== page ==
Evolution of the charge[17][18]
Date Charge Increase
February 2003 £5
July 2005 £8 60%
January 2011 £10 25%
June 2014 £11.50 15%

Fees and penalties

As of 16 June 2014 the following charges apply:[18]

The standard fee is £11.50 per day if paid by midnight on the day of travel, £14 if paid by the end of the following day, or £10.50 if registered with CC Autopay, an automated payment system which records the number of charging days a vehicle travels within the charging zone each month and bills the customer debit or credit card each month.[19] Businesses with six or more vehicles can register with Fleet Auto Pay, and will be charged £10.50 rather than £11.50 per vehicle per day for each vehicle detected within the zone.[20] From 20 May 2013 failure to pay results in the issuance of a Penalty Charge Notice for £130, reduced to £65 if paid within 14 days, but increased to £195 if unpaid after 28 days.[21]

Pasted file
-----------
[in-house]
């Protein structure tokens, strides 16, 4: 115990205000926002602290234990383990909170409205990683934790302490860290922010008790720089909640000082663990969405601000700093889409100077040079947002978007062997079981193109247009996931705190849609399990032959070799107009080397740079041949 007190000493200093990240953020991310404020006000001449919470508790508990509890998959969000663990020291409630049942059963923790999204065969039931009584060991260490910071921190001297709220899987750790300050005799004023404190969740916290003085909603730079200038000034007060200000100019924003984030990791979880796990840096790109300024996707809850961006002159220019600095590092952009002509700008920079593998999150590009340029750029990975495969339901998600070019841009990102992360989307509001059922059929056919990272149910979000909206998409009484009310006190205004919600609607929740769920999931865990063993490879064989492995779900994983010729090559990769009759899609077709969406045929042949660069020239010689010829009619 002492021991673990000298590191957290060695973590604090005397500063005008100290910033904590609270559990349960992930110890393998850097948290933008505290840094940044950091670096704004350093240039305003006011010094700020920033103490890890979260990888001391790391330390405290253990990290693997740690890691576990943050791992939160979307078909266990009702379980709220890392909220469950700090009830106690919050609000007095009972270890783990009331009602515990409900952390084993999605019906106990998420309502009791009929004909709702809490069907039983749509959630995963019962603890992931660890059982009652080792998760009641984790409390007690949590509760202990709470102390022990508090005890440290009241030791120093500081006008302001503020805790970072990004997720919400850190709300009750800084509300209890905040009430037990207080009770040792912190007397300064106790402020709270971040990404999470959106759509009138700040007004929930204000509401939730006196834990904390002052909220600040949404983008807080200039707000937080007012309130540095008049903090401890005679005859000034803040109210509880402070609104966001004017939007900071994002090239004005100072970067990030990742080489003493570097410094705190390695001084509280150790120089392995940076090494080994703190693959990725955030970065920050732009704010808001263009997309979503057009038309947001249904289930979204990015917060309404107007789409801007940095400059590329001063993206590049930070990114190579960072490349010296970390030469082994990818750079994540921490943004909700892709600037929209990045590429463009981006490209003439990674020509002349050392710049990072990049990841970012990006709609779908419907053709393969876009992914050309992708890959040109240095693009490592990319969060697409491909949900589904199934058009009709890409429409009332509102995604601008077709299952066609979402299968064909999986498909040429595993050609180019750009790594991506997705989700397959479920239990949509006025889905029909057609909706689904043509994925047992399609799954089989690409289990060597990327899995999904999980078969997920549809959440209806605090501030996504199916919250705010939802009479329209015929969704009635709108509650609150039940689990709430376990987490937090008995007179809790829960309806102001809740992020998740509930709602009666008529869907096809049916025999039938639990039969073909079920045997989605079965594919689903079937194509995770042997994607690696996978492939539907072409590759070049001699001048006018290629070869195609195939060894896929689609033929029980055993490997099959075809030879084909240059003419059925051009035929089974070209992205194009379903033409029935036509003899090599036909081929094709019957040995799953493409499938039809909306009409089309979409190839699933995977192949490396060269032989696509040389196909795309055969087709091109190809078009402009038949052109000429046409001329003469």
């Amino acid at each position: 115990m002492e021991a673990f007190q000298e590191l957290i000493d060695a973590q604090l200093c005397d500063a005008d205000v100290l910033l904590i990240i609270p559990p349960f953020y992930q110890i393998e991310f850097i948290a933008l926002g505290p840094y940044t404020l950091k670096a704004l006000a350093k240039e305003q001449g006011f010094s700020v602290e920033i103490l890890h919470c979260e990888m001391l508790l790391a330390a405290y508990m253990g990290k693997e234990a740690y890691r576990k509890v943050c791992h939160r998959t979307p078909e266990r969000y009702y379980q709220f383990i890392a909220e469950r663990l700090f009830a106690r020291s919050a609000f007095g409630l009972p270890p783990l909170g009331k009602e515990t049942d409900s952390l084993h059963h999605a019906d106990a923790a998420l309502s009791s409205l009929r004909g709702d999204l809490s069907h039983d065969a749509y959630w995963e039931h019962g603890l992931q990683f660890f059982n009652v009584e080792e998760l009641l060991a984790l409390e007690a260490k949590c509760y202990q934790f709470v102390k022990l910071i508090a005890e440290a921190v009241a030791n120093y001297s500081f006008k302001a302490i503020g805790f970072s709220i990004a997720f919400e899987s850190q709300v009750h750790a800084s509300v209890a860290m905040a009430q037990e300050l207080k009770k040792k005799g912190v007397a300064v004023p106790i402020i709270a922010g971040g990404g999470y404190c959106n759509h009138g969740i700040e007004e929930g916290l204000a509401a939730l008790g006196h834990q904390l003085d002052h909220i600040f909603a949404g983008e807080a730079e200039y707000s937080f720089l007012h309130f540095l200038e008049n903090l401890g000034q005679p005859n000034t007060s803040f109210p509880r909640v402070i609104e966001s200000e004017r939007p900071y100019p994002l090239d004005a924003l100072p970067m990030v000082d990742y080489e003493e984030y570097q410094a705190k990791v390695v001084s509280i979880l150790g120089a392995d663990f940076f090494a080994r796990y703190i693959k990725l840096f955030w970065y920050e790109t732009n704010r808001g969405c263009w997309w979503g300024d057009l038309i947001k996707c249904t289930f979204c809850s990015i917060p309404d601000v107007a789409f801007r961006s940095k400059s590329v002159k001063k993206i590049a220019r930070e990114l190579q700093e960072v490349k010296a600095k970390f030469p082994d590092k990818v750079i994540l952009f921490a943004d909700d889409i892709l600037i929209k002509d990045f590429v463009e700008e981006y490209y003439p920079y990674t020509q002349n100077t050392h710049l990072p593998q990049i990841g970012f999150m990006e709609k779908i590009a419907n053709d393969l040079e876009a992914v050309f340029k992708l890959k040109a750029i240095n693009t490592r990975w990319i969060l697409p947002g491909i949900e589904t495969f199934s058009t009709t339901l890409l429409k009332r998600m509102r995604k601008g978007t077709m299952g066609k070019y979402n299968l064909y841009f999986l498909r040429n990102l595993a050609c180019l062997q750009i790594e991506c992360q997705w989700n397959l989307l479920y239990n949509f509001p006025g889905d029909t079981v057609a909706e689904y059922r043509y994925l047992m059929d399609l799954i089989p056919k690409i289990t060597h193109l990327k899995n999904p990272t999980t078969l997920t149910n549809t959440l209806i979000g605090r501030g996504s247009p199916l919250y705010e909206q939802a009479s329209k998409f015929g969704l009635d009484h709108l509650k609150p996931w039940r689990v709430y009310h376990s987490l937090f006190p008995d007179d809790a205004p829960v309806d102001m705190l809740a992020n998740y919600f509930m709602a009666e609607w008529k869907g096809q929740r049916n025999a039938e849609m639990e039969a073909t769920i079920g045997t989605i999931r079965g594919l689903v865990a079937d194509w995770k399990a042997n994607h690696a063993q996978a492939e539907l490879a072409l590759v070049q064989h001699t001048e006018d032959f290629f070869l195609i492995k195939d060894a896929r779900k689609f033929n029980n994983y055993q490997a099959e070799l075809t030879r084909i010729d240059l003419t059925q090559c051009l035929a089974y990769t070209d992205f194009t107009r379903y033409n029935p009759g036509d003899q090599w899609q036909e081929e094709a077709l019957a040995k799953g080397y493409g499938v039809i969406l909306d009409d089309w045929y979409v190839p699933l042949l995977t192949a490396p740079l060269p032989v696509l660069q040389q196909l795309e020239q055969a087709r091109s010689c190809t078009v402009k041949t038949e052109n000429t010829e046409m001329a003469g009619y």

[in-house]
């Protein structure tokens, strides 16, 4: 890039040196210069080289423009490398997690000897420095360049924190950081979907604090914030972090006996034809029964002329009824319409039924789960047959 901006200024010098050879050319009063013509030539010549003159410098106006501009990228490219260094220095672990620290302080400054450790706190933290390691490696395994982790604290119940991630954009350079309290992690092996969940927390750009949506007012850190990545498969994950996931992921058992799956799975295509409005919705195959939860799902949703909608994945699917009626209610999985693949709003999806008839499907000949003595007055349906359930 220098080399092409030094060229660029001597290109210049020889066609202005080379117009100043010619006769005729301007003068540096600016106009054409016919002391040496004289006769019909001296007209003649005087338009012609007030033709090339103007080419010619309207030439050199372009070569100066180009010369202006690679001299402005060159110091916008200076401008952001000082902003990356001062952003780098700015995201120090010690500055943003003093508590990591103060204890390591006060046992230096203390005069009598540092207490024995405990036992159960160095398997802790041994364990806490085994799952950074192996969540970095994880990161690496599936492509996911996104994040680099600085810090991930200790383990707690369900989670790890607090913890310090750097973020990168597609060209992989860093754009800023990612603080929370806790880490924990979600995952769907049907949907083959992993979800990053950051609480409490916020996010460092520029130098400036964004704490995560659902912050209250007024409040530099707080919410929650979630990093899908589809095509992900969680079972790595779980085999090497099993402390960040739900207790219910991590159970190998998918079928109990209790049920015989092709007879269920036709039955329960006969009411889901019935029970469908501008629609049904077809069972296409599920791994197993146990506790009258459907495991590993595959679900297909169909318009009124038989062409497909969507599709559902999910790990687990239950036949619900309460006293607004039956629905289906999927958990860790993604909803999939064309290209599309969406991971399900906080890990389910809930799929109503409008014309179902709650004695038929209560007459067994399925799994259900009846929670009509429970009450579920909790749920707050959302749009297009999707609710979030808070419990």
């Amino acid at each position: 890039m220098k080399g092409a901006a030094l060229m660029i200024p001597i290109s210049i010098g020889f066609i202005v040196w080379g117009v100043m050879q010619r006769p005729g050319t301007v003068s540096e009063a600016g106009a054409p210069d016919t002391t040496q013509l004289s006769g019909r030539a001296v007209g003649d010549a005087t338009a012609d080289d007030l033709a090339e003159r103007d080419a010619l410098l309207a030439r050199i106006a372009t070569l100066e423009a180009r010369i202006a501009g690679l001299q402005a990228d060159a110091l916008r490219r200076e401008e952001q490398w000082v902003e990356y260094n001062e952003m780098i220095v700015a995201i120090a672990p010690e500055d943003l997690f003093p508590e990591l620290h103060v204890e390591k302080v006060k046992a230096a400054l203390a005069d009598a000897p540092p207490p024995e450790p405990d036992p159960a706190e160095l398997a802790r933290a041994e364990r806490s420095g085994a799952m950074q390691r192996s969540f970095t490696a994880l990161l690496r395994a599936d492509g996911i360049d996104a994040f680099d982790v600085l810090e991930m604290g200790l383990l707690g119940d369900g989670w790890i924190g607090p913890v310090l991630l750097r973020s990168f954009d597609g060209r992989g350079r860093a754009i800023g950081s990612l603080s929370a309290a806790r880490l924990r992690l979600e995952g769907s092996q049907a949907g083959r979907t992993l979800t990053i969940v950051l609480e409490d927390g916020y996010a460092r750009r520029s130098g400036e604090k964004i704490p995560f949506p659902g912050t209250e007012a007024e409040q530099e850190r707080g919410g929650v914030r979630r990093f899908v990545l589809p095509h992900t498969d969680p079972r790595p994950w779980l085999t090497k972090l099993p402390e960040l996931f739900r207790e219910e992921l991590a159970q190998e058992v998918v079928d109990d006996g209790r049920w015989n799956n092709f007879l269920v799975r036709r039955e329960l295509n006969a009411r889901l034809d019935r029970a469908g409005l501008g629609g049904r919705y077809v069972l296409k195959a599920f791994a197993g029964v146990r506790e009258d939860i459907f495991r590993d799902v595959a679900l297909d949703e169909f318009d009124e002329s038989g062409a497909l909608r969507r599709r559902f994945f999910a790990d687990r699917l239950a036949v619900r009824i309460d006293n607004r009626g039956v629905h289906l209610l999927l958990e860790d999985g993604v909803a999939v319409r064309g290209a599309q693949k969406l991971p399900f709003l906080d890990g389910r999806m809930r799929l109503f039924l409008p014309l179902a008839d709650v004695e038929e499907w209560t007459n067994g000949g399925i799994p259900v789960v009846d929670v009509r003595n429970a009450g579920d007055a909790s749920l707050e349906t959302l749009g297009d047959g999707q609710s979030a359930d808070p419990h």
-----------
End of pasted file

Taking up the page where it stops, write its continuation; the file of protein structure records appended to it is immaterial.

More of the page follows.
Discounts and exemptions

Refunds are available to people who pay monthly or annually in advance whose plans change; reimbursements are available to NHS patients assessed to be too ill to travel by public transport, NHS staff using vehicles on official business and fire fighters.[22] Residents living within or very close to the zone are eligible for a 90% discount which is charged via CC Autopay.[23]